Friday, 8 February 2013

Muriel's Wedding (1994)


"You're terrible Muriel"



A film that actually improves on rewatches, not that there was anything wrong with it on a first watch, Muriel's Wedding was that other wedding based hit movie of 1994 (Four Weddings and a Funeral being the other of course) all the way from Australia, which was then enjoying a new phase in film making; known as Glitter Film or post Australian New Wave.



Toni Collette owns this movie. A wonderfully talented actress with a flair for both comedy and drama which comes in handy as this is a film that can take you from one extreme to another. That she was just 22 at the time shows what a star she is. A naturally attractive girl, Collette had to put on 42 pounds in just 7 weeks to play the dowdy gawky Muriel; it takes a real talent to play what is generally perceived as unattractive here and she does so perfectly, utterly inhabiting the role and challenging perceptions to make it far more than just a stereotype. She's ably supported by a great Australian cast including the excellent Rachel Griffiths as Rhonda whose career had a similar Hollywood bound trajectory as Collette's after this, and the veteran actor Bill Hunter as Muriel's dad.



Muriel's Wedding is perhaps unflatteringly referred to as a chick flick, I can't think why and I can't agree with the statement. Just because a film focuses on a female central character doesn't mean it can only be enjoyed by, or say anything to, that specific gender. Muriel's Wedding is a film about life, and we can all enjoy and be spoken to about that little phenomenon.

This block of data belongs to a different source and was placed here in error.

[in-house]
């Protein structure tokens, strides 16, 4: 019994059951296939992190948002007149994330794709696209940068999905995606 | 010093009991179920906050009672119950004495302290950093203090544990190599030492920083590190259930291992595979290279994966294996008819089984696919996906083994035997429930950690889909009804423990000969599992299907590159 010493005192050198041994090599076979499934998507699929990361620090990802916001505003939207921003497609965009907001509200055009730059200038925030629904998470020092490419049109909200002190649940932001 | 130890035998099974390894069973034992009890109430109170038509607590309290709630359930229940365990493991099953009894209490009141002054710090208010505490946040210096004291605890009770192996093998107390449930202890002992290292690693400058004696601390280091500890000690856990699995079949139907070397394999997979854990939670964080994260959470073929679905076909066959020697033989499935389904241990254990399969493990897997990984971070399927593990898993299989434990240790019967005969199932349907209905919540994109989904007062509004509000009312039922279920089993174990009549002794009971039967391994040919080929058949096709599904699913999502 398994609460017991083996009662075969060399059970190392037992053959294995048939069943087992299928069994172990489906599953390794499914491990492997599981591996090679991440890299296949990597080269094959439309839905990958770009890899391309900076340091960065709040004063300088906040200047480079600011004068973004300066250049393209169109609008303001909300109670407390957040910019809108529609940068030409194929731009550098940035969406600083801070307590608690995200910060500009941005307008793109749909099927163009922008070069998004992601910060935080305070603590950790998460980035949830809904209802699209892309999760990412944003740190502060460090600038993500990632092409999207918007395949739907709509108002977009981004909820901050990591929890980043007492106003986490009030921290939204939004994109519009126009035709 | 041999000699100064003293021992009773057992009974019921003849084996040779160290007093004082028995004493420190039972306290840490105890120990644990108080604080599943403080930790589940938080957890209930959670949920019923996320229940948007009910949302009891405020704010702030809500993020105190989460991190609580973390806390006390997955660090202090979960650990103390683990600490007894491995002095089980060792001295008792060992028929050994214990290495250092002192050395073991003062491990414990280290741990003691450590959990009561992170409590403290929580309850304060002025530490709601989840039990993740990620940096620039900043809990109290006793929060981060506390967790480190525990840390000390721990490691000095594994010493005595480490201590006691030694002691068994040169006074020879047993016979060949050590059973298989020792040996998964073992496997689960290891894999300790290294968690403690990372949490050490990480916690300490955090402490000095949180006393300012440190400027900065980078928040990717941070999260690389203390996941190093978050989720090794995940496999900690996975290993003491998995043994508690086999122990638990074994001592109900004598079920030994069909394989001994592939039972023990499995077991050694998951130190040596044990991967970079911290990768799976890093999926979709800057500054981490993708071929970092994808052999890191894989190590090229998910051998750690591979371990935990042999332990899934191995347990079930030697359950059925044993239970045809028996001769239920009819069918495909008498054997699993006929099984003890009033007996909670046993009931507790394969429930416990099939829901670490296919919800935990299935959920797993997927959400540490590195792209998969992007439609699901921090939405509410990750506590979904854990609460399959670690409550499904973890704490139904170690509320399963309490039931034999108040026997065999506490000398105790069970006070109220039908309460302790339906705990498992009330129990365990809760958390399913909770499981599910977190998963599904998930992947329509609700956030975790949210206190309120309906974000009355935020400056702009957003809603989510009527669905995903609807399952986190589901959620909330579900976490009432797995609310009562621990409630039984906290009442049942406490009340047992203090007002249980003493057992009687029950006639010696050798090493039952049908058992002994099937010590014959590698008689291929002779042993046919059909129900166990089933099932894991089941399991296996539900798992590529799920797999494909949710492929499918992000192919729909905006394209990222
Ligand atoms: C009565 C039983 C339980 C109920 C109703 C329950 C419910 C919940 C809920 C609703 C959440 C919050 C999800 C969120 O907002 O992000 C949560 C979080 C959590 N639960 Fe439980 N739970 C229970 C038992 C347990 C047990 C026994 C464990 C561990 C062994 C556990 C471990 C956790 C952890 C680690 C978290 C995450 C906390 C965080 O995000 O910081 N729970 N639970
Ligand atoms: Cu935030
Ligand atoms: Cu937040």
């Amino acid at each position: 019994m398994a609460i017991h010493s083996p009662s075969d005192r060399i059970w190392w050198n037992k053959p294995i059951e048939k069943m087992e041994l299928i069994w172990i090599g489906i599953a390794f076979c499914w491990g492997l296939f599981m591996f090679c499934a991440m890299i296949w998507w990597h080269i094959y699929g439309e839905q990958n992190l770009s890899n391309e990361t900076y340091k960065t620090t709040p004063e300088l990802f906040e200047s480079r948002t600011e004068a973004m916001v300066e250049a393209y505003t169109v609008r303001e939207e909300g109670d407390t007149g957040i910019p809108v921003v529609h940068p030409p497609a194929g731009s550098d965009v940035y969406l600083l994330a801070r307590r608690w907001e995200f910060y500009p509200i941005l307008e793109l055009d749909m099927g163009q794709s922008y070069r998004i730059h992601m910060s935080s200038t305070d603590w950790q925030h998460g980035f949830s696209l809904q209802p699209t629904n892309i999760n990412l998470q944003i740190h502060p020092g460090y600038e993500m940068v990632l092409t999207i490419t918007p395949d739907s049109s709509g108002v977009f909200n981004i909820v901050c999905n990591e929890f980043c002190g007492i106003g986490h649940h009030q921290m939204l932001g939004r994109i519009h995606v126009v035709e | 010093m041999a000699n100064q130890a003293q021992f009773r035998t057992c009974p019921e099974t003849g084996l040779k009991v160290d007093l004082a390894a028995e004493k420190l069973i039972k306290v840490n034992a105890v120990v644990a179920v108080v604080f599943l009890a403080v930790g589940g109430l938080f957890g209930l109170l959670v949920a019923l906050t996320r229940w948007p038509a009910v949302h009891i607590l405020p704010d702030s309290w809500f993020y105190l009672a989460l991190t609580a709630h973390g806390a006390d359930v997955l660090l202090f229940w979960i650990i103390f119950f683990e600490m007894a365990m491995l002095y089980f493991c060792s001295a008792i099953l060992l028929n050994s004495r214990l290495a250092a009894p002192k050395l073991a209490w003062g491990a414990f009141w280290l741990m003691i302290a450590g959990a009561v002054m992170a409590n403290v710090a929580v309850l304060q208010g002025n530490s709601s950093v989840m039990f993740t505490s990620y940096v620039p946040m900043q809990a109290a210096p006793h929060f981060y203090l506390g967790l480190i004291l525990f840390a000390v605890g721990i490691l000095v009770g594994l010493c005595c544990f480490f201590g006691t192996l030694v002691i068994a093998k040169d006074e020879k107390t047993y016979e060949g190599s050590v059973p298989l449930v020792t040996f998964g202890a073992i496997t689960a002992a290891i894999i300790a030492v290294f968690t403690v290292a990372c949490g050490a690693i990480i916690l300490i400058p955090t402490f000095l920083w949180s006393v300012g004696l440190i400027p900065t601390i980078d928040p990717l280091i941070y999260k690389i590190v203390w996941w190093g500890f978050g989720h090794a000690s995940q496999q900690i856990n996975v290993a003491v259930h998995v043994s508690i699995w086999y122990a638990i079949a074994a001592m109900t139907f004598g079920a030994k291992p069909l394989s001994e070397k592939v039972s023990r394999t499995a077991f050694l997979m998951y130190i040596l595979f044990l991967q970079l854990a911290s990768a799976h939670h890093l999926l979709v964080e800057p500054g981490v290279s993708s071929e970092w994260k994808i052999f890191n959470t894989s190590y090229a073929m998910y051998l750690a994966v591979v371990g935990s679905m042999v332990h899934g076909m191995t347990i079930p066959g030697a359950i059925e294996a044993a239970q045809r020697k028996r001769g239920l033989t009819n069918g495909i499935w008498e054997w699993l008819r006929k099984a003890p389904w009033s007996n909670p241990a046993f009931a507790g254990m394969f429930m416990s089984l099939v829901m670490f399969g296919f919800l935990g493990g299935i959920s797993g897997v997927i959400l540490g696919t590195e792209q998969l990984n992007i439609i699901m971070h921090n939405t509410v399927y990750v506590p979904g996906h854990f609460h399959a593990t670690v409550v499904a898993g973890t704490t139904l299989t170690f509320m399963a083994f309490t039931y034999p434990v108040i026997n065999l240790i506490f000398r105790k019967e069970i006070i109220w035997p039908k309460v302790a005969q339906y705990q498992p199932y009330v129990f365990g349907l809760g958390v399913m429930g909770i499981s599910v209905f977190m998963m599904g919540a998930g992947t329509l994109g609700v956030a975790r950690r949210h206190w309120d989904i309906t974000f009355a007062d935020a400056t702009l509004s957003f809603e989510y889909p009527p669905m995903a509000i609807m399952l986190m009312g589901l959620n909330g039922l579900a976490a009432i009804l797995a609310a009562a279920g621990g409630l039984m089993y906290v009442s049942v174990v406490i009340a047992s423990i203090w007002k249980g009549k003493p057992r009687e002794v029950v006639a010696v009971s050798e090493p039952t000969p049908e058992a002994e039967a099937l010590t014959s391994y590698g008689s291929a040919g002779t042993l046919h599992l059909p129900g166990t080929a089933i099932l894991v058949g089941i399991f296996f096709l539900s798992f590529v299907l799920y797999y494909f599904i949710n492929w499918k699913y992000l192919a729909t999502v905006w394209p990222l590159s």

If I had any criticisms about the film it is that occasionally writer/director PJ Hogan ensures it gallops along too quickly to reach its key plot points, leaving the viewer a little short changed for individual depth or experience. For instance it would have been nice for the film to have the chance to breathe and explore Muriel's friendship with Rhonda beyond the Abba performance when they leave their hometown of Porpoise Spit. But this is essentially a minor quibble in what is a very funny and touching movie with a corker of a soundtrack.

Oh and it also has one of the funniest (almost) sex scenes between Toni Collette and Matt Day, and a bean bag chair!


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